The European Commission found Google guilty of dominating the market since 2011 and it’s abusing its standard practice of installing Google apps. The investigation led to a US$ 5 billion fine from the antitrust agency.

Google and CCI have met in recent months and the complaint was filled by a “group of individuals.” The agency has a track record of taking years to finish or conclude a case and we never know when a verdict might actually come.

Although, the CCI did impose a US$ 19 million fine on Google for “search bias” and abuse of its dominant position.

Android has a massive 85 percent market share and almost every Android phone ships with Google’s suite of apps. These apps, in return, help the search engine push ads to the user and generate revenue for the company.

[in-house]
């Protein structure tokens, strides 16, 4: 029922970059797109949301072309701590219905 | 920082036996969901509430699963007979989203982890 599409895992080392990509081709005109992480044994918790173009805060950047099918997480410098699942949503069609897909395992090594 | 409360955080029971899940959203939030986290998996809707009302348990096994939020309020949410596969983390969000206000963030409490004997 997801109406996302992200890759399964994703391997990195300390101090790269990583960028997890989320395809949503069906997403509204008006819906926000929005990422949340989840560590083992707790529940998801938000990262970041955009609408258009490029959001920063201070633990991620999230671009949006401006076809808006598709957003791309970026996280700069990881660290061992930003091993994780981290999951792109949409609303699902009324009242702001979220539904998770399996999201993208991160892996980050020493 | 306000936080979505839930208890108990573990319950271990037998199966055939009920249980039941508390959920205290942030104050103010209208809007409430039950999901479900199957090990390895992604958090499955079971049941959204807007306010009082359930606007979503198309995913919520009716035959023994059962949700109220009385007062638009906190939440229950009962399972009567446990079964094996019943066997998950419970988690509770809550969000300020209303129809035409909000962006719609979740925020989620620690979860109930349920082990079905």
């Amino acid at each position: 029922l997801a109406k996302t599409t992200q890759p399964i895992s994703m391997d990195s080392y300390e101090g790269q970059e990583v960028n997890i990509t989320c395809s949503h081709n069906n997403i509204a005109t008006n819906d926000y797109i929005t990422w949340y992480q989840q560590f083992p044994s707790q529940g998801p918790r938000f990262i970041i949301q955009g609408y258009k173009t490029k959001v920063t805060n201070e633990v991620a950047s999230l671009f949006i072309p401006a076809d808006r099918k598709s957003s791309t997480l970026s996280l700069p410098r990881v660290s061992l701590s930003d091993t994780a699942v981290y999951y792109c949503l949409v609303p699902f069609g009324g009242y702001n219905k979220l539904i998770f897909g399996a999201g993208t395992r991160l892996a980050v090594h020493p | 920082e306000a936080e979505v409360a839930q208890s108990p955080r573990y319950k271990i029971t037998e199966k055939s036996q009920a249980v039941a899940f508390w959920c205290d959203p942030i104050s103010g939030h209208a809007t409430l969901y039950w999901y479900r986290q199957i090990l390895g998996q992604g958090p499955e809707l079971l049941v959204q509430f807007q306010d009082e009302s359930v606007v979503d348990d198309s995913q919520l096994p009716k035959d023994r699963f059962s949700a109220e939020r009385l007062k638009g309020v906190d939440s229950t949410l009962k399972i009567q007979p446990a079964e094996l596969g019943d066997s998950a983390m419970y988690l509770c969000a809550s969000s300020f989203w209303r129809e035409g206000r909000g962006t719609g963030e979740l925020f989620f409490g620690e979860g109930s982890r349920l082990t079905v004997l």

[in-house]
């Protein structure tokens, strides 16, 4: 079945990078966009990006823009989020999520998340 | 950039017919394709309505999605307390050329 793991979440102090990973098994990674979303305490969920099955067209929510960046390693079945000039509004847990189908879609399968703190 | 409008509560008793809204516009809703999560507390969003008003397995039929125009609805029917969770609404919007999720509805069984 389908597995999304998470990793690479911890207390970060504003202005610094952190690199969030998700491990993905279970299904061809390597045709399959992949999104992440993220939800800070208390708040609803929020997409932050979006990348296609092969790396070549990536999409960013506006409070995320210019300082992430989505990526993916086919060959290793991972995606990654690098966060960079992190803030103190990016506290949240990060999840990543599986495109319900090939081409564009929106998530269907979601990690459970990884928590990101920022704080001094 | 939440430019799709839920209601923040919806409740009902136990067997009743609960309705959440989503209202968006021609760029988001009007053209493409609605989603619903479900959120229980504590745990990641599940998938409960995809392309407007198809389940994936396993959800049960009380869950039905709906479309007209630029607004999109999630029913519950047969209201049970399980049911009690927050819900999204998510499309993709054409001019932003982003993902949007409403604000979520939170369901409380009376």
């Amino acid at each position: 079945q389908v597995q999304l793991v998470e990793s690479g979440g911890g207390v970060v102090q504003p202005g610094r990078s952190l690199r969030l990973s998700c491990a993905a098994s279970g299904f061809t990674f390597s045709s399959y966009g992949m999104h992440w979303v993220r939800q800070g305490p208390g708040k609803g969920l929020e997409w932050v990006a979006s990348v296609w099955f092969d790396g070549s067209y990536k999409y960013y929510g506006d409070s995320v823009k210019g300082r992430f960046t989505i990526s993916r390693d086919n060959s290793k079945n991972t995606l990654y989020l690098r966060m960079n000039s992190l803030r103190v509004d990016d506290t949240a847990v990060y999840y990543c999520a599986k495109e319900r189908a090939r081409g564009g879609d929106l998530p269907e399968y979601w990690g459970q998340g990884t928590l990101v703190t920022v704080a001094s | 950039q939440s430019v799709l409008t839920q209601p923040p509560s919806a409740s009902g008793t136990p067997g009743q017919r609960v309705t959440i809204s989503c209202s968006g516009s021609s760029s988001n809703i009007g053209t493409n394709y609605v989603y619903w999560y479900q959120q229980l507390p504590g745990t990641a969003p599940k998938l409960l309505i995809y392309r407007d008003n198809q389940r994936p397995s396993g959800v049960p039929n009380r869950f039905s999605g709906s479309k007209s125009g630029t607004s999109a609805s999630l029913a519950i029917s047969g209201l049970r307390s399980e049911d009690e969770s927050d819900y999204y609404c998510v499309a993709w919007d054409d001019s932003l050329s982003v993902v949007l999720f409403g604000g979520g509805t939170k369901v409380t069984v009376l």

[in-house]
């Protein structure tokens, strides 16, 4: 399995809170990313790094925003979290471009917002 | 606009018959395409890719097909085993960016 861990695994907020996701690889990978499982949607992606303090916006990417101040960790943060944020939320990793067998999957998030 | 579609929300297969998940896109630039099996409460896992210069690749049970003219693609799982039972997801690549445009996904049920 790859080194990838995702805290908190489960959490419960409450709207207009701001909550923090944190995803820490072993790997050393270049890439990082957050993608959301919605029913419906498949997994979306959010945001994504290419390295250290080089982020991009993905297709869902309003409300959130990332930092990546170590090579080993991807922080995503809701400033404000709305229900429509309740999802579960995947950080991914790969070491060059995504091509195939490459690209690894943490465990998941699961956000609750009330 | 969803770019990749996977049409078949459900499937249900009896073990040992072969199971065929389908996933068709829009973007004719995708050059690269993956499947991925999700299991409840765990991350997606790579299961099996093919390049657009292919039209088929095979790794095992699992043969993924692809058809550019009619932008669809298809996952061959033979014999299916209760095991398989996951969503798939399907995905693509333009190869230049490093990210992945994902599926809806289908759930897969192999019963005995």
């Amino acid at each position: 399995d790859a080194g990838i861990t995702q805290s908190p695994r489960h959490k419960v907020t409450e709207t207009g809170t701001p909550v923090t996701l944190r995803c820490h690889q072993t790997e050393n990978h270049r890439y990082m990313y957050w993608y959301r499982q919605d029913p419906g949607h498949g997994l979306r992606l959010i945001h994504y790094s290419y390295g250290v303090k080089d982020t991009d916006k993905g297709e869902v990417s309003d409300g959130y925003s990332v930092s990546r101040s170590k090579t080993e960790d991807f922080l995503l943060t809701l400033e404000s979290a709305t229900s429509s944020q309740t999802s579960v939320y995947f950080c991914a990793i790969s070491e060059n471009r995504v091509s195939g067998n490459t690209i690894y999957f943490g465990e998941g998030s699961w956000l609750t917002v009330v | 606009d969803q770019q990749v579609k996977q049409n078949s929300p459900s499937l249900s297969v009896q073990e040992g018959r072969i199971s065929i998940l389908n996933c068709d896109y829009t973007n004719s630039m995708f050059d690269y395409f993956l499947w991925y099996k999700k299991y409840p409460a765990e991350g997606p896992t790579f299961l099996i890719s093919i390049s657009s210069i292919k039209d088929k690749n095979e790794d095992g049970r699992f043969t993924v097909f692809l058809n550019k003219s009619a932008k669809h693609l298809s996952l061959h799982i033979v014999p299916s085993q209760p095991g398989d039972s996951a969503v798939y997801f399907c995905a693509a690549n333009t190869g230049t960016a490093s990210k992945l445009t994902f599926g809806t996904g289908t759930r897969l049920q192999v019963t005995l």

Continue Reading


EA is looking into making a mobile version of Apex Legends

To battle with Fortnite



Image credit: EA

EA‘s battle royale game is a certified hit. Apex Legends, which was developed by Titanfall makers Respawn, has no fewer than 25 million registered players in just one week. The game is playable for free on multiple platforms (PC, PS4, and Xbox One), but why not make it available on mobile as well?

Early reports don’t indicate mobile plans for the game, although during the Electronic Arts Q3 2019 earnings call, EA Games CEO said that they are looking into bringing Apex Legends to mobile devices.

Fortnite‘s userbase ballooned when it became available on Android and iOS, so it’s a no brainer than EA also wants mobile gamers to join the fun.